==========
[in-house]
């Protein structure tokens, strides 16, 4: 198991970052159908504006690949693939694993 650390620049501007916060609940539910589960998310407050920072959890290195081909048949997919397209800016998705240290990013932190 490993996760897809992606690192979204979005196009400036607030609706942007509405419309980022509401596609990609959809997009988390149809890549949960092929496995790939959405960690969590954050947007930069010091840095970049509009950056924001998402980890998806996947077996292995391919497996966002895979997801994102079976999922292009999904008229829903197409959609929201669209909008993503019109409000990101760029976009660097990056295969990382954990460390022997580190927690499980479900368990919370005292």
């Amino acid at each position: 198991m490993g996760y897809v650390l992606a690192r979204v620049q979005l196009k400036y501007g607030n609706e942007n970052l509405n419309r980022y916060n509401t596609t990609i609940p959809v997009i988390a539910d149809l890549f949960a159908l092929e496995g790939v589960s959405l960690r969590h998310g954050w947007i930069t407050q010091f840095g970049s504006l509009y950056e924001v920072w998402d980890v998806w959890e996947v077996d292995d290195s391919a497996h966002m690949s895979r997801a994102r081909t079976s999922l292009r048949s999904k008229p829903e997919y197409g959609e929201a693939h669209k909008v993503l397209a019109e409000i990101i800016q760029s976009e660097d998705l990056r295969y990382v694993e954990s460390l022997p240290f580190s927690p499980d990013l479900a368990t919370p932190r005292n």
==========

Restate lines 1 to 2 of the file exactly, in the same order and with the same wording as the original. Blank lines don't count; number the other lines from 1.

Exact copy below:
[in-house]
């Protein structure tokens, strides 16, 4: 198991970052159908504006690949693939694993 650390620049501007916060609940539910589960998310407050920072959890290195081909048949997919397209800016998705240290990013932190 490993996760897809992606690192979204979005196009400036607030609706942007509405419309980022509401596609990609959809997009988390149809890549949960092929496995790939959405960690969590954050947007930069010091840095970049509009950056924001998402980890998806996947077996292995391919497996966002895979997801994102079976999922292009999904008229829903197409959609929201669209909008993503019109409000990101760029976009660097990056295969990382954990460390022997580190927690499980479900368990919370005292």